Business sentiment dips in Q4, but outlook stays positive

Business sentiment  dips in Q4, but 
      outlook stays positive
The manufacturing, services and wholesale sectors emerged as the most optimistic sectors in the SCCB’s latest survey. TODAY file photo
Published: 4:00 AM, September 12, 2017

SINGAPORE — Business sentiment among local companies remains upbeat, even as the Business Optimism Index (BOI) by the Singapore Commercial Credit Bureau (SCCB) fell for the final quarter of this year. Analysts cautioned that while the economic recovery has been led by external factors, namely manufacturing and exports, it was not broad-based.

The BOI declined to 2.60 percentage points in the fourth quarter of this year from 3.58 percentage points in the previous quarter.

Compared to the October-December period last year, the index slipped from 2.87 percentage points to 2.60 percentage points in the last three months of this year.

A quarterly survey of professional forecasters conducted by the Monetary Authority of Singapore earlier this month projected Singapore’s gross domestic product (GDP) to grow by 2.5 per cent this year, unchanged from the previous forecast.

Meanwhile, the Ministry of Trade and Industry (MTI) has narrowed its GDP growth forecast for the year to between 2.0 and 3.0 per cent.

The manufacturing, services and wholesale sectors emerged as the most optimistic sectors in the SCCB’s latest survey. However, due to prolonged deterioration in both private and public sector building activities, sentiment within the construction sector remained muted, according to SCCB. The quarterly survey polls 200 business owners and senior executives representing major industry sectors, and is an indicator of business expectations.

“Despite the optimism seen in the manufacturing and services sectors, a lacklustre construction demand in terms of contracts awarded will likely persist due primarily to a weak demand for private industrial and commercial projects,” said Ms Audrey Chia, SCCB’s chief executive officer.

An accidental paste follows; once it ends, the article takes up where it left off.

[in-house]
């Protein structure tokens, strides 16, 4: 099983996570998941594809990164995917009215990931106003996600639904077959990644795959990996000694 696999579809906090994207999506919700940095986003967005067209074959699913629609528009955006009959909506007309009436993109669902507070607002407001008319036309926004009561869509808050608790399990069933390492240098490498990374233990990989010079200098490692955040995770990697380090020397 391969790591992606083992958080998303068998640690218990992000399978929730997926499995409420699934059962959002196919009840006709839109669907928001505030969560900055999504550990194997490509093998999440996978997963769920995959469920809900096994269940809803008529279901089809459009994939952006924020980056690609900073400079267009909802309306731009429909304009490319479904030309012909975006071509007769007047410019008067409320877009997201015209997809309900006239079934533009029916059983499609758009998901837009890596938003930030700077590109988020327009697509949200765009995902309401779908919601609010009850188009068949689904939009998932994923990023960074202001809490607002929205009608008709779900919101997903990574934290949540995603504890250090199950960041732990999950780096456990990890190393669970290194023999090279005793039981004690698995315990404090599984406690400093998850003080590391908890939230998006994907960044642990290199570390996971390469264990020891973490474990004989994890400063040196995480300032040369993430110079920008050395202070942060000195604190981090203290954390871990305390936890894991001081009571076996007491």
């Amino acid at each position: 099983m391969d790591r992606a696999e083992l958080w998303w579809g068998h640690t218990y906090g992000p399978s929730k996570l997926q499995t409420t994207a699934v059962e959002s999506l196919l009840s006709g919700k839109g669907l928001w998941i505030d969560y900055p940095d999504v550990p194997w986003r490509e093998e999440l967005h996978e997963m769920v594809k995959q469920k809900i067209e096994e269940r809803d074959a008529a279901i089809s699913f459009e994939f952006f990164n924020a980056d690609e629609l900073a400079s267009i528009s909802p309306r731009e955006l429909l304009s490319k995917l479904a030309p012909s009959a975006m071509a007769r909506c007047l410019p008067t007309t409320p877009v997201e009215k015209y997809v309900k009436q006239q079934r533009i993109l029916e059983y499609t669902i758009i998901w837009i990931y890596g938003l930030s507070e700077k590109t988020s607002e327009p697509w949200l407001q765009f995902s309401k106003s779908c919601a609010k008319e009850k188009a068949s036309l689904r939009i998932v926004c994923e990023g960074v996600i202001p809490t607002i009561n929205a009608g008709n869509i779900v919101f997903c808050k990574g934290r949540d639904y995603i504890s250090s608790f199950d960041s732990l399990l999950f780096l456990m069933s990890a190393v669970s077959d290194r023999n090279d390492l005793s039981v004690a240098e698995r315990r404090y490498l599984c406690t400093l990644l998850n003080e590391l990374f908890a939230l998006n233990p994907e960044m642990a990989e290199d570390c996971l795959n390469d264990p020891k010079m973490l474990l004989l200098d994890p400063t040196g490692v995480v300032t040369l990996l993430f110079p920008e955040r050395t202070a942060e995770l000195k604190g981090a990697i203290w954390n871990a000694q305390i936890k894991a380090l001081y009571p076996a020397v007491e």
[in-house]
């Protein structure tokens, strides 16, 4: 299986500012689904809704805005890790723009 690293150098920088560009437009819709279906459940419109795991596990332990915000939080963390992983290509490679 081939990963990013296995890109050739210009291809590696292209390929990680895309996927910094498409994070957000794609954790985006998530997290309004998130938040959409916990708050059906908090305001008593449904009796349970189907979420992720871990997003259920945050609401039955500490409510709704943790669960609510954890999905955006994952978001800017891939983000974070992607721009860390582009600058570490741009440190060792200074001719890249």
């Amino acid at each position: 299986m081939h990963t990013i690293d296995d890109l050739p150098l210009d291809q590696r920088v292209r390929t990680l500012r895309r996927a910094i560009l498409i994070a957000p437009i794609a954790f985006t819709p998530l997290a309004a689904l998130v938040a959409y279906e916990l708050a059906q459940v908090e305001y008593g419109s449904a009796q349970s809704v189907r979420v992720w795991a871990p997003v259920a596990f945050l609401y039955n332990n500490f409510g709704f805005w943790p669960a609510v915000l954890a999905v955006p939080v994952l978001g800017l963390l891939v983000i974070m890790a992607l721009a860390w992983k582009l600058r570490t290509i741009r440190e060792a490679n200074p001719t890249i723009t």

“We expect that the overall outlook will remain stable for the rest of the year, given that Singapore’s economy will continue to be supported by robust public finances and the Government’s fiscal buffers to further diversify the country’s economic base and keep negative shocks at bay in the near term,” she added.

According to SCCB, four of six indicators — sales volume, net profits, inventory and employment levels — have moderated downwards from the previous quarter.

On a year-on-year basis, two of six indicators declined in the fourth quarter, namely net profits and inventory levels.

“This suggests that optimism for Singapore’s sequential growth upside going into the fourth quarter and beyond should not be unbridled, notwithstanding the recent upbeat tone in other leading indicators such as the manufacturing, electronics and whole economy Purchasing Managers’ Index,” said Ms Selena Ling, OCBC Bank’s head of treasury research and strategy.

Economists said the manufacturing sectors’ sustained momentum is led by the electronics and precision engineering sectors with healthy new orders.

“The effects of external sector recoveries are seeping in with the manufacturing tied in to the export demand doing well. However, the recovery is not broad-based, and the headline numbers are likely to be lifted by certain sectors,” said CIMB Private Bank economist, Mr Song Seng Wun.

Mr Francis Tan, UOB economist, agreed that the latest BOI data and the second quarter economic performance data released by MTI point to improvements in Singapore’s economy. He remained cautious, however, as GDP growth in the second quarter was from a low base in the corresponding period last year.

“Growth was not broad-based. For instance, within manufacturing, only the electronics and precision engineering clusters were doing well. The other clusters were either improving at a slow pace or saw contraction,” he added, noting that growth in the services sector was lower compared with the longer-term average.

In addition, the labour market remained weak, with the number of job vacancies less than the number of unemployed.